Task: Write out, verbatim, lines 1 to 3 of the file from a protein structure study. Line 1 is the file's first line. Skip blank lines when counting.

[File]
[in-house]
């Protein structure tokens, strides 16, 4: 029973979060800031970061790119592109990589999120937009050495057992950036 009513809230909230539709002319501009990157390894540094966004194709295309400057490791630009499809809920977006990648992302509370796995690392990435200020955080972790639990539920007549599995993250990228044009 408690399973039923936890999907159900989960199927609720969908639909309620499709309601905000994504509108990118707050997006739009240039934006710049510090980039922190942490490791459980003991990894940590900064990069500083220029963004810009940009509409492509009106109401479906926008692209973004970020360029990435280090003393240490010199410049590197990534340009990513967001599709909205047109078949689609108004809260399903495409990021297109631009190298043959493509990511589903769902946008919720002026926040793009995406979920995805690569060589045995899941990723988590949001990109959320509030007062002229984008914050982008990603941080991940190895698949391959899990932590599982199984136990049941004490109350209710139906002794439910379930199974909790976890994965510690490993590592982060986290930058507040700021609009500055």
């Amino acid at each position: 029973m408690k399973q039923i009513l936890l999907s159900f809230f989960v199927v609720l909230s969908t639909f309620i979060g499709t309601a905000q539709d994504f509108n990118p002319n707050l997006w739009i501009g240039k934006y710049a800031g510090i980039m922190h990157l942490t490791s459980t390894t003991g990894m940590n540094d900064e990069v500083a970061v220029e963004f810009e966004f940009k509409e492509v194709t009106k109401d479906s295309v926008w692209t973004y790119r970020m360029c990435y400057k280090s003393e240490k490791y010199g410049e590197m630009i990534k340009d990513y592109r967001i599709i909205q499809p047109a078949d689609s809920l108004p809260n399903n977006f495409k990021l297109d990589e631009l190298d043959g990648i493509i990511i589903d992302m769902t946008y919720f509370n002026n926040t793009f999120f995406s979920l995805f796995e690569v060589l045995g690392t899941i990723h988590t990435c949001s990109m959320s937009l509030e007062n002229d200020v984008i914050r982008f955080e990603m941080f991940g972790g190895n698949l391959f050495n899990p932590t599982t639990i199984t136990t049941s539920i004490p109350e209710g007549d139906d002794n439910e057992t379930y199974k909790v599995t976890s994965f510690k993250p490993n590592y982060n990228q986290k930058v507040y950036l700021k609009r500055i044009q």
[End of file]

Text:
[in-house]
């Protein structure tokens, strides 16, 4: 029973979060800031970061790119592109990589999120937009050495057992950036 009513809230909230539709002319501009990157390894540094966004194709295309400057490791630009499809809920977006990648992302509370796995690392990435200020955080972790639990539920007549599995993250990228044009 408690399973039923936890999907159900989960199927609720969908639909309620499709309601905000994504509108990118707050997006739009240039934006710049510090980039922190942490490791459980003991990894940590900064990069500083220029963004810009940009509409492509009106109401479906926008692209973004970020360029990435280090003393240490010199410049590197990534340009990513967001599709909205047109078949689609108004809260399903495409990021297109631009190298043959493509990511589903769902946008919720002026926040793009995406979920995805690569060589045995899941990723988590949001990109959320509030007062002229984008914050982008990603941080991940190895698949391959899990932590599982199984136990049941004490109350209710139906002794439910379930199974909790976890994965510690490993590592982060986290930058507040700021609009500055």
């Amino acid at each position: 029973m408690k399973q039923i009513l936890l999907s159900f809230f989960v199927v609720l909230s969908t639909f309620i979060g499709t309601a905000q539709d994504f509108n990118p002319n707050l997006w739009i501009g240039k934006y710049a800031g510090i980039m922190h990157l942490t490791s459980t390894t003991g990894m940590n540094d900064e990069v500083a970061v220029e963004f810009e966004f940009k509409e492509v194709t009106k109401d479906s295309v926008w692209t973004y790119r970020m360029c990435y400057k280090s003393e240490k490791y010199g410049e590197m630009i990534k340009d990513y592109r967001i599709i909205q499809p047109a078949d689609s809920l108004p809260n399903n977006f495409k990021l297109d990589e631009l190298d043959g990648i493509i990511i589903d992302m769902t946008y919720f509370n002026n926040t793009f999120f995406s979920l995805f796995e690569v060589l045995g690392t899941i990723h988590t990435c949001s990109m959320s937009l509030e007062n002229d200020v984008i914050r982008f955080e990603m941080f991940g972790g190895n698949l391959f050495n899990p932590t599982t639990i199984t136990t049941s539920i004490p109350e209710g007549d139906d002794n439910e057992t379930y199974k909790v599995t976890s994965f510690k993250p490993n590592y982060n990228q986290k930058v507040y950036l700021k609009r500055i044009q």